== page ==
A thrifty green brand called Marcal

Marcal Paper Mills Inc., in line with its traditional management style, has developed a recycling process that makes it possible to turn junk bone into toilet paper. The company’s trucks, which were empty after delivering supermarkets to Long Island, New York, are now being handled by post offices in Long Island and loaded with undeliverable third-class mail. Although these products may contain such impairments as cellophane windows and rubberized paper, Marcal’s recycling process enables the production of an environmentally friendly product.

Nick Marcalus is not the guy who spends his days thinking about high-priced green marketing consultants. Marcal Paper Mills of Elmwood Park, N.J., the third-generation paper towel and toiletry maker Marcalus runs with his family, has always kept his own homespun counsel on the more important issues of the day. Leave the Competition in the Powerful Procter Gamble and Kimberly-Clark spend their millions studying environmental issues. Marcal makes it easy.


Last week, the New York media were riddled with a typical Marcal coup. The central post office in the suburb of Long Island, which is among the most concentrated junk mail countries, announced that it would dump its unsolicited third-class mail on Marcal, which in turn would process the labeled envelopes and four-color pitches in toilet paper. At a time when tree pickers routinely blasphemed the paper industry for environmental reasons, Marcal has been awarded a green prize in one of its largest markets.

The company started innocently enough, as is usually the case with Marcal. At a recycling conference last year, a manager from Marcal heard a postman from Long Island campaigning for tons of undeliverable junk mail flooded on Long Island. Month. A brief visit to Nick’s office in Marcal was approved for a Spring 1991 test that included the overflow of 18 post offices in Long Island. The test allowed Marcal to prove a new technology that allows his facilities to recycle such annoying additives as glassine envelope windows and gummed paper. This test was expanded to full-blown program status last week when the Post announced it would now accept excess junk mail from 175 long-distance post offices.


Marcal has been using recycled paper in its finished products for years, a practice that depends more on the economy than on the environment. The Long Island project only strengthens this strategy. Prior to the Long Island test, the Marcal Trucks delivered their paper products to the Long Island supermarkets, where they wereted gas as they ran back empty-handed to the New Jersey factory. Now the trucks will stop on their return bales and use the same gas to deliver raw material to the plant.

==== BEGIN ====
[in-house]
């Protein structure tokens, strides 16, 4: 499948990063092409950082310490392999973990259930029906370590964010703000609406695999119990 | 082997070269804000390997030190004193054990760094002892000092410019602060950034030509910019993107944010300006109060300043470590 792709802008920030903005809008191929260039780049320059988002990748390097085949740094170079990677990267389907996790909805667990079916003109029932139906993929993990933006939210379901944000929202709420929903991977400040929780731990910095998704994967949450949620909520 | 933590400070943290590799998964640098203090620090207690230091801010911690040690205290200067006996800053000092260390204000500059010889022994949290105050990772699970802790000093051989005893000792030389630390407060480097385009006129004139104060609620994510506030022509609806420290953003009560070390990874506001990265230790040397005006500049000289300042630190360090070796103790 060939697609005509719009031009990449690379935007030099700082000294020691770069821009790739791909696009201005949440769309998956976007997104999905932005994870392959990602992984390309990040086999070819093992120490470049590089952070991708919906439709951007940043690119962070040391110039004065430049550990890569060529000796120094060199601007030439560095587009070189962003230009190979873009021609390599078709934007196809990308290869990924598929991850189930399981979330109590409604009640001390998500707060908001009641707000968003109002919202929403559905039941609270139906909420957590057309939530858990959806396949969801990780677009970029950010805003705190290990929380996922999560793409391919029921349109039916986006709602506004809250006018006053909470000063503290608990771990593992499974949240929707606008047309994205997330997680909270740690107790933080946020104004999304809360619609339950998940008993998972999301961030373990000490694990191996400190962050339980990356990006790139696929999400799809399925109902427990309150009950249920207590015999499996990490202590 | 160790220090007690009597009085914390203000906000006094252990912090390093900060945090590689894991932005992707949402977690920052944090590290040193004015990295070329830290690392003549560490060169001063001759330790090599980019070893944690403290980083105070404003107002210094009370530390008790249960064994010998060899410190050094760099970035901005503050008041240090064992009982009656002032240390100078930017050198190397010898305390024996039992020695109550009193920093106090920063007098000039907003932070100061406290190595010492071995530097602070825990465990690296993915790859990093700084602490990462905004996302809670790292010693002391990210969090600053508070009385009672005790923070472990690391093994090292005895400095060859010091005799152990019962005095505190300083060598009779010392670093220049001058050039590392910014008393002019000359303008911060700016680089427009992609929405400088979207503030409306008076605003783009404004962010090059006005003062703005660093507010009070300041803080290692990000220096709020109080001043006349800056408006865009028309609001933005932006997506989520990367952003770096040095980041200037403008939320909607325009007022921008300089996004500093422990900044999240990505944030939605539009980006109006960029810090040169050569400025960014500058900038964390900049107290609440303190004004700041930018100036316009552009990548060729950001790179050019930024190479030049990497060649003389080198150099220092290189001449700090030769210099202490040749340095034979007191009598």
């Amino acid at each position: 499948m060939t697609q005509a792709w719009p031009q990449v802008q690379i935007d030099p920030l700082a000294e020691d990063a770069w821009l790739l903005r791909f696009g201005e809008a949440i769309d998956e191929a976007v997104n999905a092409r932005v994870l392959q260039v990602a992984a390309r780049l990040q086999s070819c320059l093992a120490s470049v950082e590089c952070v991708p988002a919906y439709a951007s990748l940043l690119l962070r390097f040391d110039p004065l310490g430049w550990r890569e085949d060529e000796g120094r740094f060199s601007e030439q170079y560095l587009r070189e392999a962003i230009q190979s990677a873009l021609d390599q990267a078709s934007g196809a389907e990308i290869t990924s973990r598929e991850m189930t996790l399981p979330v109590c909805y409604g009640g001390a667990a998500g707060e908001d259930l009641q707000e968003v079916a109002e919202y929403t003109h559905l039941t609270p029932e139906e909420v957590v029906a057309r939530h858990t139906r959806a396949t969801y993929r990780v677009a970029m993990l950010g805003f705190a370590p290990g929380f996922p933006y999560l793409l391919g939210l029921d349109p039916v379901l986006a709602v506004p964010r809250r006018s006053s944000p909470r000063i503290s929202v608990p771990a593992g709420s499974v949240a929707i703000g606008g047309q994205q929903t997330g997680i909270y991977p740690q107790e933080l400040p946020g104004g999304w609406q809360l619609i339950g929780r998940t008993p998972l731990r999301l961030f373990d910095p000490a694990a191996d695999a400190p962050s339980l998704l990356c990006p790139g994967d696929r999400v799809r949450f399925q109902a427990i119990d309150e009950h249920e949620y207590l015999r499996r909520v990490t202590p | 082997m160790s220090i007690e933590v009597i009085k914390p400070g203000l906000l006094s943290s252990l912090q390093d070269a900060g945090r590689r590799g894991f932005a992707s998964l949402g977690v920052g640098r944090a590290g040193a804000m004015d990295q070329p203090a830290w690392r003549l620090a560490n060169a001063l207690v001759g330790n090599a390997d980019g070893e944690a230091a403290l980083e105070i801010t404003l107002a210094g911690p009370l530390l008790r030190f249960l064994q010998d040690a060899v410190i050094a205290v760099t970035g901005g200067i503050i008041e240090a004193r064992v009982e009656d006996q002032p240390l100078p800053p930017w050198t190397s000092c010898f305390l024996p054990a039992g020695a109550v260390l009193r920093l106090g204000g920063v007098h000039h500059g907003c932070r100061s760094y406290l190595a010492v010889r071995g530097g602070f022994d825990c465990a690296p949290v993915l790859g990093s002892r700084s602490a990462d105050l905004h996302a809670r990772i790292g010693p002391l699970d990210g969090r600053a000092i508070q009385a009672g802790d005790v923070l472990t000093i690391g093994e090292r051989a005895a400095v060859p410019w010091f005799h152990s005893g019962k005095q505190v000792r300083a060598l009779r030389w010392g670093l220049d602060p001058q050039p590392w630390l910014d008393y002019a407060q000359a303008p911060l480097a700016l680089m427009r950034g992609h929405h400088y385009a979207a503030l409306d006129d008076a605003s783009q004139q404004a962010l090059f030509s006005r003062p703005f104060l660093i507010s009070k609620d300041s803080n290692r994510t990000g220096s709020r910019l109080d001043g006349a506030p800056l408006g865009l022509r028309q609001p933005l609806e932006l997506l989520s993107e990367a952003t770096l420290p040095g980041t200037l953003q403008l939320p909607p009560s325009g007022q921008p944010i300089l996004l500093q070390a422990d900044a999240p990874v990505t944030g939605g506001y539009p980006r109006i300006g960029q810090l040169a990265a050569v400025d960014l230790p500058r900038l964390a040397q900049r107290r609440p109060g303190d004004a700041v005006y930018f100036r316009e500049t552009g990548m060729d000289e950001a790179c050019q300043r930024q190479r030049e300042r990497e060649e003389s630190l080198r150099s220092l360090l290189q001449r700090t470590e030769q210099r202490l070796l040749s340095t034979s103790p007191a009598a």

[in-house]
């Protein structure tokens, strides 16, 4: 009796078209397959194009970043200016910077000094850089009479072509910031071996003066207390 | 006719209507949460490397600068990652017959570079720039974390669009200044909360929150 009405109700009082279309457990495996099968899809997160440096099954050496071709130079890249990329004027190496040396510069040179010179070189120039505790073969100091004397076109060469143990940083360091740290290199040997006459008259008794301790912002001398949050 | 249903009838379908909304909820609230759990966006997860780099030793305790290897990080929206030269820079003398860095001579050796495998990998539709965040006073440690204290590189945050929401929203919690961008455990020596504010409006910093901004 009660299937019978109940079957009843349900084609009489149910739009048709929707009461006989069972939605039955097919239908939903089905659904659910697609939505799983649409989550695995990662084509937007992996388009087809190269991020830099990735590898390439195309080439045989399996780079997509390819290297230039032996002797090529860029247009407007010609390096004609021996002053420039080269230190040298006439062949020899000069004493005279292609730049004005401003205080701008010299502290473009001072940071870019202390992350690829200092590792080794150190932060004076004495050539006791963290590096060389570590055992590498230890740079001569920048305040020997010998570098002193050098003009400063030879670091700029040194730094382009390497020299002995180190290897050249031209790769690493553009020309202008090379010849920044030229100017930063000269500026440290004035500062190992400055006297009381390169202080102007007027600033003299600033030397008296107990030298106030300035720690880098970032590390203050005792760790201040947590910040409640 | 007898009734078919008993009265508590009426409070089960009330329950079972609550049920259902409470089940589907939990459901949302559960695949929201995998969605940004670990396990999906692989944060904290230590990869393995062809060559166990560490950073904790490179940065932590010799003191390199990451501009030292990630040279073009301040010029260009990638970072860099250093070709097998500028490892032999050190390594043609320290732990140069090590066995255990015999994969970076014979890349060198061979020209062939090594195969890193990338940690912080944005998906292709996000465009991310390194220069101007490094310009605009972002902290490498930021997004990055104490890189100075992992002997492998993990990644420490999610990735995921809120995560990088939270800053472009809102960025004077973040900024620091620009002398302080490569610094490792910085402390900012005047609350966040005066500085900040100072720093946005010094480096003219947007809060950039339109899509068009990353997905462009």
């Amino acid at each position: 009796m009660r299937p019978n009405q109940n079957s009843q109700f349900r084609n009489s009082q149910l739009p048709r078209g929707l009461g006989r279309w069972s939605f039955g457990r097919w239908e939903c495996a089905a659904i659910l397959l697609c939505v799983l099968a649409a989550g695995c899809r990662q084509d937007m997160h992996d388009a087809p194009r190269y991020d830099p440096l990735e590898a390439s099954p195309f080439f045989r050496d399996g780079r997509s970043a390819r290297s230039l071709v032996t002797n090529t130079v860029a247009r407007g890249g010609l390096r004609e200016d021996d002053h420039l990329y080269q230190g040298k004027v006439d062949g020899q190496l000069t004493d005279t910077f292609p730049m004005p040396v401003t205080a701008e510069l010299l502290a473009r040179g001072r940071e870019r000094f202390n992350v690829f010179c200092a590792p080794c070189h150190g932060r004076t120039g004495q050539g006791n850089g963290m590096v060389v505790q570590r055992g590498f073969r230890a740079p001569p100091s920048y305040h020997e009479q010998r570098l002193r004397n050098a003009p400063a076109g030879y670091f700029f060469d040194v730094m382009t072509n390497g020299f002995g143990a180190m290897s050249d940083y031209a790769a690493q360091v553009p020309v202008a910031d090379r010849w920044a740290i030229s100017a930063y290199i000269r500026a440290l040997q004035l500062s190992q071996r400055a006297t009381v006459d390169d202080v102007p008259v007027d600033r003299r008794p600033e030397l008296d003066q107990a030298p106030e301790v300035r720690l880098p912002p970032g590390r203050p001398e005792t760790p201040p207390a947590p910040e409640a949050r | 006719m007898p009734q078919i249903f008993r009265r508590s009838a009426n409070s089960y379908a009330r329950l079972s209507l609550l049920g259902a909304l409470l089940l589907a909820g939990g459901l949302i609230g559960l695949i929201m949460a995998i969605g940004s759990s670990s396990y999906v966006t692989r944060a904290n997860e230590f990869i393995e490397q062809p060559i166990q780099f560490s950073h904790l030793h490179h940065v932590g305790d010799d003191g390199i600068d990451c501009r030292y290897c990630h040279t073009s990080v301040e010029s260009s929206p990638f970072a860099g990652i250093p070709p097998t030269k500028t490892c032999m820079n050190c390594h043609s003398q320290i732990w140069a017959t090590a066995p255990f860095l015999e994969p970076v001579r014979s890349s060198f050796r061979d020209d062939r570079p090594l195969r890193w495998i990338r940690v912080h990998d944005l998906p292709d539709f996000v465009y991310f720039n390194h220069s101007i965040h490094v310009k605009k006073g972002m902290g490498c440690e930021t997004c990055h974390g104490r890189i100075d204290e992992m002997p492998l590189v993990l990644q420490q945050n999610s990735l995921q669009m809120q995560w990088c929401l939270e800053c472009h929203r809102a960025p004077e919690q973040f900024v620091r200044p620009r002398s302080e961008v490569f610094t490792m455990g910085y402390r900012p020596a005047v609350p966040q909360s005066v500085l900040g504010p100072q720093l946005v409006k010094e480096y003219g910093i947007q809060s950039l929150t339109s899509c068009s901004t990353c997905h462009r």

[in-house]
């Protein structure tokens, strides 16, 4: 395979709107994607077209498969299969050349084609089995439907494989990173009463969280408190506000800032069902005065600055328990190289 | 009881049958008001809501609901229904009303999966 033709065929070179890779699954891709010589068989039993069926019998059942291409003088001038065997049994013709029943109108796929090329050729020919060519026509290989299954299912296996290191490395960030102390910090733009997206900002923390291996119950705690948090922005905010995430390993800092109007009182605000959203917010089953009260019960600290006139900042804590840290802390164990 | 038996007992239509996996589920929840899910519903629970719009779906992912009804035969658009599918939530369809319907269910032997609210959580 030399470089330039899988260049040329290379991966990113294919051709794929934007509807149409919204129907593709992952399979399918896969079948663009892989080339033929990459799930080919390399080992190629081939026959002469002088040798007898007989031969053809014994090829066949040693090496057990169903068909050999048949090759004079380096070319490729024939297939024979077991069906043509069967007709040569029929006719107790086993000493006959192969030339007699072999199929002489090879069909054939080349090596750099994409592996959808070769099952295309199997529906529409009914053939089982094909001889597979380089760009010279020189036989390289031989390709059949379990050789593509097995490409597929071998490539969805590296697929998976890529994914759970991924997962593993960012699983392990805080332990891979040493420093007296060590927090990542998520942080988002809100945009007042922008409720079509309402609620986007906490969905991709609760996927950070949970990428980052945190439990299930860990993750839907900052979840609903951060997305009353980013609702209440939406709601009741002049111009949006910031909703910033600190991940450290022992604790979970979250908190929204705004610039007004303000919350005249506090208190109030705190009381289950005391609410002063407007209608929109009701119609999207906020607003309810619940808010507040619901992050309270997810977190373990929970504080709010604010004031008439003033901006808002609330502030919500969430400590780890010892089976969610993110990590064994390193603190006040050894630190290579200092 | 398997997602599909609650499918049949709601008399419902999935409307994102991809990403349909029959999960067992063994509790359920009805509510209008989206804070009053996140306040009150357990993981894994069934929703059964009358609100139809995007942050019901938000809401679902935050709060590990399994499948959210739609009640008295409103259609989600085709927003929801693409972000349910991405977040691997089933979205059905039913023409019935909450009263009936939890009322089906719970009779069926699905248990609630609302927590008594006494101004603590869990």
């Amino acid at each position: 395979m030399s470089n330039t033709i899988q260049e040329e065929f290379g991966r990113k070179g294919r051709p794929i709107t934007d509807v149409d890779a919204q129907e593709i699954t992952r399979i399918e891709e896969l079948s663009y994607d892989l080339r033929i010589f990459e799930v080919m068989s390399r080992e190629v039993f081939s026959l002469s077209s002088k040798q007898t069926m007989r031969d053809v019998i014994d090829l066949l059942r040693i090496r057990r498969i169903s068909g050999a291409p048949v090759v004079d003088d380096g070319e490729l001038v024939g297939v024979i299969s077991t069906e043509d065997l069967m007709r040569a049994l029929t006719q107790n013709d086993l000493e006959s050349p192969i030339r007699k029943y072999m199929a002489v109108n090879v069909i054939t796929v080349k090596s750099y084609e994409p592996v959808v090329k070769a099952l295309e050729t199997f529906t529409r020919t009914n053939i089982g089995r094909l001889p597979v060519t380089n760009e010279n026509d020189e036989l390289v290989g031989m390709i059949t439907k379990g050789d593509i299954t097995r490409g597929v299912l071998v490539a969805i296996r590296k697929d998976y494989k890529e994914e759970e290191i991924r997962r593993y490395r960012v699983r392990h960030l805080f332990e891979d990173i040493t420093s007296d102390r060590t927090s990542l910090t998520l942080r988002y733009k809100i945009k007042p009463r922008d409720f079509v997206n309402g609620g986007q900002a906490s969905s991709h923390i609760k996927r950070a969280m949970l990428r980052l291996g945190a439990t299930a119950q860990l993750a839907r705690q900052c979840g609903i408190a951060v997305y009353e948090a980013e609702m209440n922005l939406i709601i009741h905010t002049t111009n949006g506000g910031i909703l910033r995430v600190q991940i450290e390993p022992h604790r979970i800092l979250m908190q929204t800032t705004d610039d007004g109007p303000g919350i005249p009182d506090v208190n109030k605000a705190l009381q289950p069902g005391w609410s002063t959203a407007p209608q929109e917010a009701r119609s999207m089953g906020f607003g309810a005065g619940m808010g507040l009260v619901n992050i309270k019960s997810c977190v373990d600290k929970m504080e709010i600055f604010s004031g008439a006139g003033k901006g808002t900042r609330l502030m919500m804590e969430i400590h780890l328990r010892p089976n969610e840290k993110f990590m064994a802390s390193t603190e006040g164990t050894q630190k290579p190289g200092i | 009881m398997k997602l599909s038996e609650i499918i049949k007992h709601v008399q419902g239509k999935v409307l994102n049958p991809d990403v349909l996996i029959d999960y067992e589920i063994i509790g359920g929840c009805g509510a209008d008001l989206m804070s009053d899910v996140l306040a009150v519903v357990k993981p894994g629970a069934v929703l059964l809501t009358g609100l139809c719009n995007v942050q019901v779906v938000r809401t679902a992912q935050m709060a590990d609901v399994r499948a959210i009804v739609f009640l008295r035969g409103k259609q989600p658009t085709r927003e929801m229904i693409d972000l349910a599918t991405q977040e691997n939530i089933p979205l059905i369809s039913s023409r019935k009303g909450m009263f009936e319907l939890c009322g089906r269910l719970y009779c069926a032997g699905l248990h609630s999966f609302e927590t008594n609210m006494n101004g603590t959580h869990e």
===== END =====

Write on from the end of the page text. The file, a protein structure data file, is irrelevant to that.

And talk about “closed-loop” efficiency. The transportation agreement will save the postal service on Long Island for $ 500,000 a year. A similar deal with the post office in Manhattan is in the works.

Read more about: “Papers New Role”

Marcalus’ grandfather founded Marcal 60 years ago. His son, Robert Marcalus, is now chairman. Nick, 48, directs the business as president.

Marcal initially shied away from promoting the recycled content of his paper products. But that began to change about five years ago as consumer acceptance grew.

“We did not talk about recycling at first,” says Marcalus. “Our major national competitors – who still use virgin pulp – have lowered our line and told buyers that Marcal is inferior because [our products] were made from recycled paper. We were able to prove that there was no difference in recycling label and We appreciate each other very much. “

However, Marcelus does not intend to follow the Giant’s trail of false green claims. For all the free advertising the company receives, junk mail pickup is essentially an economic step.

“We’ve been building our niche for a long time, and that’s not a recycled product,” he says. “Recycling is nice, but it’s top-notch to our real marketing message as a valuable product.”

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